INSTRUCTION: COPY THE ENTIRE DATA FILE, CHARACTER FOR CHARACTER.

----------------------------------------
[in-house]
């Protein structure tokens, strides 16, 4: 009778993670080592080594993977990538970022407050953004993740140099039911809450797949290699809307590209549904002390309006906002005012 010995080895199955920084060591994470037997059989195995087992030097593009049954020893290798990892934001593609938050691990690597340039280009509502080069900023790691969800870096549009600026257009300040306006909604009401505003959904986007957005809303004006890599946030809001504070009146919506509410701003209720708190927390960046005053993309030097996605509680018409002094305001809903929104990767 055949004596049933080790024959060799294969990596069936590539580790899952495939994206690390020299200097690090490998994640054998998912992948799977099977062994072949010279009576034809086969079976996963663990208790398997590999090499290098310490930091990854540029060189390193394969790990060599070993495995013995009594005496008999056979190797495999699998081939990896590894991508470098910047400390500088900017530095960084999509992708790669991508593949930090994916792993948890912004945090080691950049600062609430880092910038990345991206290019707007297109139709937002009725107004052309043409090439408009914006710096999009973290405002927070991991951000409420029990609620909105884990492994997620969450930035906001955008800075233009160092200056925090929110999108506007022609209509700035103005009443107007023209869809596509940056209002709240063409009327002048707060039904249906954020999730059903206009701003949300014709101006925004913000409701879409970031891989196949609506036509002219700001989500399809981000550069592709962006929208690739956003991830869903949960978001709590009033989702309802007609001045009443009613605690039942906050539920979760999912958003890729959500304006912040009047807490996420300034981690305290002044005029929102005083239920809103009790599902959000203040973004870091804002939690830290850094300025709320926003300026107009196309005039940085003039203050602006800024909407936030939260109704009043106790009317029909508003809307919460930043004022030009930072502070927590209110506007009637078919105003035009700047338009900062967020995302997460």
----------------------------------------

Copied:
[in-house]
């Protein structure tokens, strides 16, 4: 009778993670080592080594993977990538970022407050953004993740140099039911809450797949290699809307590209549904002390309006906002005012 010995080895199955920084060591994470037997059989195995087992030097593009049954020893290798990892934001593609938050691990690597340039280009509502080069900023790691969800870096549009600026257009300040306006909604009401505003959904986007957005809303004006890599946030809001504070009146919506509410701003209720708190927390960046005053993309030097996605509680018409002094305001809903929104990767 055949004596049933080790024959060799294969990596069936590539580790899952495939994206690390020299200097690090490998994640054998998912992948799977099977062994072949010279009576034809086969079976996963663990208790398997590999090499290098310490930091990854540029060189390193394969790990060599070993495995013995009594005496008999056979190797495999699998081939990896590894991508470098910047400390500088900017530095960084999509992708790669991508593949930090994916792993948890912004945090080691950049600062609430880092910038990345991206290019707007297109139709937002009725107004052309043409090439408009914006710096999009973290405002927070991991951000409420029990609620909105884990492994997620969450930035906001955008800075233009160092200056925090929110999108506007022609209509700035103005009443107007023209869809596509940056209002709240063409009327002048707060039904249906954020999730059903206009701003949300014709101006925004913000409701879409970031891989196949609506036509002219700001989500399809981000550069592709962006929208690739956003991830869903949960978001709590009033989702309802007609001045009443009613605690039942906050539920979760999912958003890729959500304006912040009047807490996420300034981690305290002044005029929102005083239920809103009790599902959000203040973004870091804002939690830290850094300025709320926003300026107009196309005039940085003039203050602006800024909407936030939260109704009043106790009317029909508003809307919460930043004022030009930072502070927590209110506007009637078919105003035009700047338009900062967020995302997460």